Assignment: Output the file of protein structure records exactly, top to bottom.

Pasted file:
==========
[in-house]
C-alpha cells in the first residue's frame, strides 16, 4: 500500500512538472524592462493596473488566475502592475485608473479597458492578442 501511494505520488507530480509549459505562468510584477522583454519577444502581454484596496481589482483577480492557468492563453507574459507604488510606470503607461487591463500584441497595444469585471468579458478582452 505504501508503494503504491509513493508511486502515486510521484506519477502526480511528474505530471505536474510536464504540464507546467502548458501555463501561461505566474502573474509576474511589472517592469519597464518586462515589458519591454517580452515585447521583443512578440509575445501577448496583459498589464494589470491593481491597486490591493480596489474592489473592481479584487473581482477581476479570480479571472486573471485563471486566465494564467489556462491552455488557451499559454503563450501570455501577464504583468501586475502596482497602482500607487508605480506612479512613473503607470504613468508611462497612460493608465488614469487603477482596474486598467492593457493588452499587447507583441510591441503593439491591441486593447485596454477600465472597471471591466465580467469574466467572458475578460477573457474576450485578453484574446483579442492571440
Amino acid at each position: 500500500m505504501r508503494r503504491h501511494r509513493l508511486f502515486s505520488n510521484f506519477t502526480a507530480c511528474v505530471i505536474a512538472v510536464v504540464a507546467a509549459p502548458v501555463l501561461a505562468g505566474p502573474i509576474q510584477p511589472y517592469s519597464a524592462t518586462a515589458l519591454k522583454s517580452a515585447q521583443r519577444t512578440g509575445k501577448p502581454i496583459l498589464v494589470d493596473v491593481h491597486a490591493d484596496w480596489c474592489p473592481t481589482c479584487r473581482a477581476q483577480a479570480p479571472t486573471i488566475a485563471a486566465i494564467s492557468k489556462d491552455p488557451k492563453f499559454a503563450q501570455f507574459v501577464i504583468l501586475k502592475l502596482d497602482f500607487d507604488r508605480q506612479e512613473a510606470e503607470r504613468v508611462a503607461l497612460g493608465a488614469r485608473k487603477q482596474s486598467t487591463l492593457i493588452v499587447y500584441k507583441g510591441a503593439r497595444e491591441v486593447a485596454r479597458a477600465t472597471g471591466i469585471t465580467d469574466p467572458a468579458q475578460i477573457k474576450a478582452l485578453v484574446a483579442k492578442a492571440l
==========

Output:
[in-house]
C-alpha cells in the first residue's frame, strides 16, 4: 500500500512538472524592462493596473488566475502592475485608473479597458492578442 501511494505520488507530480509549459505562468510584477522583454519577444502581454484596496481589482483577480492557468492563453507574459507604488510606470503607461487591463500584441497595444469585471468579458478582452 505504501508503494503504491509513493508511486502515486510521484506519477502526480511528474505530471505536474510536464504540464507546467502548458501555463501561461505566474502573474509576474511589472517592469519597464518586462515589458519591454517580452515585447521583443512578440509575445501577448496583459498589464494589470491593481491597486490591493480596489474592489473592481479584487473581482477581476479570480479571472486573471485563471486566465494564467489556462491552455488557451499559454503563450501570455501577464504583468501586475502596482497602482500607487508605480506612479512613473503607470504613468508611462497612460493608465488614469487603477482596474486598467492593457493588452499587447507583441510591441503593439491591441486593447485596454477600465472597471471591466465580467469574466467572458475578460477573457474576450485578453484574446483579442492571440
Amino acid at each position: 500500500m505504501r508503494r503504491h501511494r509513493l508511486f502515486s505520488n510521484f506519477t502526480a507530480c511528474v505530471i505536474a512538472v510536464v504540464a507546467a509549459p502548458v501555463l501561461a505562468g505566474p502573474i509576474q510584477p511589472y517592469s519597464a524592462t518586462a515589458l519591454k522583454s517580452a515585447q521583443r519577444t512578440g509575445k501577448p502581454i496583459l498589464v494589470d493596473v491593481h491597486a490591493d484596496w480596489c474592489p473592481t481589482c479584487r473581482a477581476q483577480a479570480p479571472t486573471i488566475a485563471a486566465i494564467s492557468k489556462d491552455p488557451k492563453f499559454a503563450q501570455f507574459v501577464i504583468l501586475k502592475l502596482d497602482f500607487d507604488r508605480q506612479e512613473a510606470e503607470r504613468v508611462a503607461l497612460g493608465a488614469r485608473k487603477q482596474s486598467t487591463l492593457i493588452v499587447y500584441k507583441g510591441a503593439r497595444e491591441v486593447a485596454r479597458a477600465t472597471g471591466i469585471t465580467d469574466p467572458a468579458q475578460i477573457k474576450a478582452l485578453v484574446a483579442k492578442a492571440l